KANSAS CITY, Mo. — Politics, baseball and the movies. The three topics merge on this week’s episode of 4Star Politics.
Former Kansas Congressman and Secretary of Agriculture Dan Glickman joins FOX4’s John Holt and Kansas City Star Editorial Board member Dave Helling to talk about his political past, compromising on Capitol Hill and his new book Laughing at Myself.
Glickman said he started his public career with a seat on the Wichita School Board. Then the Democrat ran for congress. After losing his congressional seat in 1994, President Clinton nominated him to be his Secretary of Agriculture. Glickman credits Republican, and former Kansas Senator, Bob Dole for the job.
“Those were the days when Democrats and Republicans could still get along and talk to each other. It’s hard to believe he [Dole] was the guy who pushed my nomination through,” Glickman said.
Glickman credits humor with his success in all aspects of his life. He said it’s something he learned from his parents.
“My mother and father both had great senses of humor. Self-deprecating humor. Different kinds of humor,” Glickman said. “I saw the way the operated their lives. They made humor a central part of the way they dealt with people.”
“Where did that go in Washingon?” Helling asked. “It seems like the lack of humor to me is the most striking thing. No one has a sense of humor about himself or herself. Where did that go?”
“I largely agree,” Glickman said. “Particularly self-deprecating humor. I don’t mean to be bipartisan but whenever President Trump tried to be funny it was always at the expense of somebody else. Whereas when Bob Dole would be funny it was usually because he was making a joke about himself or someone else, but not to hurt somebody in that process.”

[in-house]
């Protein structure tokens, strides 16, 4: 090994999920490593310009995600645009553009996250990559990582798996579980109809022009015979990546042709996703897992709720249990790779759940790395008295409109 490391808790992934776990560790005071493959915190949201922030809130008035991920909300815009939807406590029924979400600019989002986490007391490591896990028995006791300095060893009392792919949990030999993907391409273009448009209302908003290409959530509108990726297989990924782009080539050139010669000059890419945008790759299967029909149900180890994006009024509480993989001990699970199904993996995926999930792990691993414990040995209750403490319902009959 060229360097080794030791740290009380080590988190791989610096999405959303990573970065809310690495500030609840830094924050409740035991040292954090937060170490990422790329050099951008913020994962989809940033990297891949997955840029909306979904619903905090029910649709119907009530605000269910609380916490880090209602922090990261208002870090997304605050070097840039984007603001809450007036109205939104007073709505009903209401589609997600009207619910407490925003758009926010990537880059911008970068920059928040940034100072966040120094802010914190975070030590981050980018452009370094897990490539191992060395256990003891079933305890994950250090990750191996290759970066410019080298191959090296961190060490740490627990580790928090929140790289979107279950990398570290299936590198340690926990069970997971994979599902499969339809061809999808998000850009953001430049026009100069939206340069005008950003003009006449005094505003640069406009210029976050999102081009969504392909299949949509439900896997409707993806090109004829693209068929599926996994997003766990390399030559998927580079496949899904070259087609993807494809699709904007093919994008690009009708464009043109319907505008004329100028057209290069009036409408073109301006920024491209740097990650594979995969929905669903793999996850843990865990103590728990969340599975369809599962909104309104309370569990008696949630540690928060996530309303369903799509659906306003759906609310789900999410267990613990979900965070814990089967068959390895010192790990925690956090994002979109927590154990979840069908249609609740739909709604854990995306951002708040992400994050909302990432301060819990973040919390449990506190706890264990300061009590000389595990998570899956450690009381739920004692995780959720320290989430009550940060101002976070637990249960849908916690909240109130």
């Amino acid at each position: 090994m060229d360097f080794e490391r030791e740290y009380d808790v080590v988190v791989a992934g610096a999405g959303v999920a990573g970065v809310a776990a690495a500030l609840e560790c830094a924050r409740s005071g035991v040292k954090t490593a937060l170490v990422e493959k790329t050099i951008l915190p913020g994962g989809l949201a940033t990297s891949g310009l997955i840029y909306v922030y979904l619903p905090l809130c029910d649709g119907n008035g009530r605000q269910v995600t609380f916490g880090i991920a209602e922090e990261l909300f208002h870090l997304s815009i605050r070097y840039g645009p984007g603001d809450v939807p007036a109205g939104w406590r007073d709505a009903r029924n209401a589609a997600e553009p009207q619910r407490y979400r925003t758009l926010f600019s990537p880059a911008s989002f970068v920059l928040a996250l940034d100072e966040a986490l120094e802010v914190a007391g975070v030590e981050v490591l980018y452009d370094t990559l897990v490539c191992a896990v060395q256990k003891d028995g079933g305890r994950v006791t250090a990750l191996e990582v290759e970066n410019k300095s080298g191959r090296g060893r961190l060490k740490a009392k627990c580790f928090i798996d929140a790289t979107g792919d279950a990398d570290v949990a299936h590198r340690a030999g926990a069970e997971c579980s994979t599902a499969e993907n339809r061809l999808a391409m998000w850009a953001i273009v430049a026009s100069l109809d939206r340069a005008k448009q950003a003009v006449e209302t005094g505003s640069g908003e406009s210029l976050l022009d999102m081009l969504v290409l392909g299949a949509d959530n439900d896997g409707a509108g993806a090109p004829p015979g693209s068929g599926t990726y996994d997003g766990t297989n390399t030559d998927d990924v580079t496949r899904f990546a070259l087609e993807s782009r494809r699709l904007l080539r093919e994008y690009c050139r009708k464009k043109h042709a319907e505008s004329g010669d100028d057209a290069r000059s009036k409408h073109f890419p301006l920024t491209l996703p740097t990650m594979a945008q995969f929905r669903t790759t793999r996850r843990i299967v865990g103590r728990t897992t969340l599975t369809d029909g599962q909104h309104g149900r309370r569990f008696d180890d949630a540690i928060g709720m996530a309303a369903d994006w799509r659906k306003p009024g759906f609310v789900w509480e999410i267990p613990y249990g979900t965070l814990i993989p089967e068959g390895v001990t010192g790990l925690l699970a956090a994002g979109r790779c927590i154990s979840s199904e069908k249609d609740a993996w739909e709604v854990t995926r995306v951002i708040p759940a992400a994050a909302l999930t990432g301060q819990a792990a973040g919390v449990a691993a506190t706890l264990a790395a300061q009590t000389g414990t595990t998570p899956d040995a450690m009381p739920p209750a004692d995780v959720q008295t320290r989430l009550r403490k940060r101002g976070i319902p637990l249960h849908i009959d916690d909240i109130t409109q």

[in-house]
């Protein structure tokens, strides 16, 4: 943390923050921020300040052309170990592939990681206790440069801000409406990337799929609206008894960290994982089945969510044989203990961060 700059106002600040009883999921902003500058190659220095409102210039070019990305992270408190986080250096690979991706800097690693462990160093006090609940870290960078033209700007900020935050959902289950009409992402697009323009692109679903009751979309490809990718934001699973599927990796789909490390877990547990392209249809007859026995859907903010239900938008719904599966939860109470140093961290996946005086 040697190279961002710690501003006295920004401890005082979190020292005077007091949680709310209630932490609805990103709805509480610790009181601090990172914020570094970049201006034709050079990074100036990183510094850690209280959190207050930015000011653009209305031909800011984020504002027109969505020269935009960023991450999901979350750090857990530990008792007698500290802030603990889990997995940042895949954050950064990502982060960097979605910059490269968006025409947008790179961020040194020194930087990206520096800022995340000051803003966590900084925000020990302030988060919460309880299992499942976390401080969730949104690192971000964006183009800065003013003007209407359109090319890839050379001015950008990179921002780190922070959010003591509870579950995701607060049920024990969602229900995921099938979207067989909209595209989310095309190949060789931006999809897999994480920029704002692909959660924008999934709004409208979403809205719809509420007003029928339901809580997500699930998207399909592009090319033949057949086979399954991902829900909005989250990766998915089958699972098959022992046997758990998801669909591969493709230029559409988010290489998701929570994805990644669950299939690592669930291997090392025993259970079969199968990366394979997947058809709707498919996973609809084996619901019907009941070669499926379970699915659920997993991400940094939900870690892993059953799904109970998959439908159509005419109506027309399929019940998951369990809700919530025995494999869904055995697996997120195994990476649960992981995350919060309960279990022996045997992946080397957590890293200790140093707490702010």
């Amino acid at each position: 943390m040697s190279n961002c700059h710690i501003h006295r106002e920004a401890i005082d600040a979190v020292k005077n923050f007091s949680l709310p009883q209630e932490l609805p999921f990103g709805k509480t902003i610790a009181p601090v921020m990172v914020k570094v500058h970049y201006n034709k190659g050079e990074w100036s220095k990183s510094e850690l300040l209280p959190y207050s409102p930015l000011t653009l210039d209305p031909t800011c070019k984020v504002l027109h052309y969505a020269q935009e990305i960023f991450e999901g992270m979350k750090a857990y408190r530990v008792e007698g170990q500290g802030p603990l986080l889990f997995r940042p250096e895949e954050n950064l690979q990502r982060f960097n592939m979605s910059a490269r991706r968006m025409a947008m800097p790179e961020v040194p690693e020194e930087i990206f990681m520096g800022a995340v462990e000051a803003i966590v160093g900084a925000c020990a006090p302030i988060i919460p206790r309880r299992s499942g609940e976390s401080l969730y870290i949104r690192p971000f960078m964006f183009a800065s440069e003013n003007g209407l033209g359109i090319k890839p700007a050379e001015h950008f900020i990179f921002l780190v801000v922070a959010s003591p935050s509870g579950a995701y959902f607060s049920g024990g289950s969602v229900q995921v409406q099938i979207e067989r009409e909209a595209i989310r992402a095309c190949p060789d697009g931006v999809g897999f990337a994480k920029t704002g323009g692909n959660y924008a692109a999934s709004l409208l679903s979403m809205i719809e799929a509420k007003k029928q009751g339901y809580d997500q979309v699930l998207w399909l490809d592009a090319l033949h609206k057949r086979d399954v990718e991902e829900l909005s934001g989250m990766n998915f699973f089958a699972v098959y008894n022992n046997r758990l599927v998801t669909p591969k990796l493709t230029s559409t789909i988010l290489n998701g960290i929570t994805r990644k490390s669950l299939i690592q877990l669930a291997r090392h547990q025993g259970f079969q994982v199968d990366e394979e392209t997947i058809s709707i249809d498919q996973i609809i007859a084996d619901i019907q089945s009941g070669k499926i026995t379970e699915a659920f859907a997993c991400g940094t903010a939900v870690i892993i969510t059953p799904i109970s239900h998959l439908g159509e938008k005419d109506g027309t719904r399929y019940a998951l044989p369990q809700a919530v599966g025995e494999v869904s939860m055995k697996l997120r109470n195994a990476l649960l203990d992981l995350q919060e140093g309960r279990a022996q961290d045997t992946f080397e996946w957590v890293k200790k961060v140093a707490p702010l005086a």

Glickman said that he believes part of it is because of fear that if someone says something that might be politically incorrect, someone will have caught it on video and it will be on social media forever.
“It’s not everywhere. There’s a lot of places where members still work together on, but it is more rare than it used to be,” Glickman said. “I think it’s the fear of looking weak. Honestly sometimes telling a joke on yourself or having that kind of sense of humor, there’s a perception of weakness not strength. That you always have to be in attack mode.”
The art of compromise and listen are two other things that are missing in politics too, according to Glickman.
“The art of listening is another factor that is not as prevalent as it should be. But to listen means that you’ve actually got to hear what somebody says and that’s something that fewer politicians subscribe to that theory than they used to,” Glickman said.
Watch the full episode of 4Star Politics in the above video player.
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